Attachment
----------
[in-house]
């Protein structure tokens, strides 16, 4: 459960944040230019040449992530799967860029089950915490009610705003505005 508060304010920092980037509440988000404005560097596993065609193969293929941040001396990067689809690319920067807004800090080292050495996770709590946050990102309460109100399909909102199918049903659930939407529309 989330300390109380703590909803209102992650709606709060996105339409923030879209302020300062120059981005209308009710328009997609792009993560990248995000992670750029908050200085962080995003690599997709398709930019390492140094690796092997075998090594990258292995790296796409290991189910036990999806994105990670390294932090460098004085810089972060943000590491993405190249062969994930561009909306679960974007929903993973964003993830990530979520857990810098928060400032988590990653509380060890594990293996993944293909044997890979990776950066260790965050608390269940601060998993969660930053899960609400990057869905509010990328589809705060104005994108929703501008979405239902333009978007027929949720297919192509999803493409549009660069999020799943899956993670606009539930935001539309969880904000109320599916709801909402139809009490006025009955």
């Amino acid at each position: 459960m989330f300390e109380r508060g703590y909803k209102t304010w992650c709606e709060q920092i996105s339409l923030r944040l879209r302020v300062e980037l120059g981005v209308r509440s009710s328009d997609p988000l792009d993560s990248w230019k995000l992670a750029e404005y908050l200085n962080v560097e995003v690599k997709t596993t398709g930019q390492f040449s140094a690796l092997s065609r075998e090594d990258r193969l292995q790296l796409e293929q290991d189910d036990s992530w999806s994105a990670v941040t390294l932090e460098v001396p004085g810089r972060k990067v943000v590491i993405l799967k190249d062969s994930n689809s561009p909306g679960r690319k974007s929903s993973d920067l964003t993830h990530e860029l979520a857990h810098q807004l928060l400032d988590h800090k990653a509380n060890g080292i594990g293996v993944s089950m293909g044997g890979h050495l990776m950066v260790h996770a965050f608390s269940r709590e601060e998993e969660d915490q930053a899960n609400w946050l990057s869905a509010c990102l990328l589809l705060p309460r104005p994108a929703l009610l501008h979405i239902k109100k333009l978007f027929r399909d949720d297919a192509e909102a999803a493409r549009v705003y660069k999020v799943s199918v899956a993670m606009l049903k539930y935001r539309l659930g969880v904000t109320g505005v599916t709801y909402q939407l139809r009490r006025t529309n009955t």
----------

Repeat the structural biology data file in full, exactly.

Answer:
[in-house]
């Protein structure tokens, strides 16, 4: 459960944040230019040449992530799967860029089950915490009610705003505005 508060304010920092980037509440988000404005560097596993065609193969293929941040001396990067689809690319920067807004800090080292050495996770709590946050990102309460109100399909909102199918049903659930939407529309 989330300390109380703590909803209102992650709606709060996105339409923030879209302020300062120059981005209308009710328009997609792009993560990248995000992670750029908050200085962080995003690599997709398709930019390492140094690796092997075998090594990258292995790296796409290991189910036990999806994105990670390294932090460098004085810089972060943000590491993405190249062969994930561009909306679960974007929903993973964003993830990530979520857990810098928060400032988590990653509380060890594990293996993944293909044997890979990776950066260790965050608390269940601060998993969660930053899960609400990057869905509010990328589809705060104005994108929703501008979405239902333009978007027929949720297919192509999803493409549009660069999020799943899956993670606009539930935001539309969880904000109320599916709801909402139809009490006025009955």
């Amino acid at each position: 459960m989330f300390e109380r508060g703590y909803k209102t304010w992650c709606e709060q920092i996105s339409l923030r944040l879209r302020v300062e980037l120059g981005v209308r509440s009710s328009d997609p988000l792009d993560s990248w230019k995000l992670a750029e404005y908050l200085n962080v560097e995003v690599k997709t596993t398709g930019q390492f040449s140094a690796l092997s065609r075998e090594d990258r193969l292995q790296l796409e293929q290991d189910d036990s992530w999806s994105a990670v941040t390294l932090e460098v001396p004085g810089r972060k990067v943000v590491i993405l799967k190249d062969s994930n689809s561009p909306g679960r690319k974007s929903s993973d920067l964003t993830h990530e860029l979520a857990h810098q807004l928060l400032d988590h800090k990653a509380n060890g080292i594990g293996v993944s089950m293909g044997g890979h050495l990776m950066v260790h996770a965050f608390s269940r709590e601060e998993e969660d915490q930053a899960n609400w946050l990057s869905a509010c990102l990328l589809l705060p309460r104005p994108a929703l009610l501008h979405i239902k109100k333009l978007f027929r399909d949720d297919a192509e909102a999803a493409r549009v705003y660069k999020v799943s199918v899956a993670m606009l049903k539930y935001r539309l659930g969880v904000t109320g505005v599916t709801y909402q939407l139809r009490r006025t529309n009955t």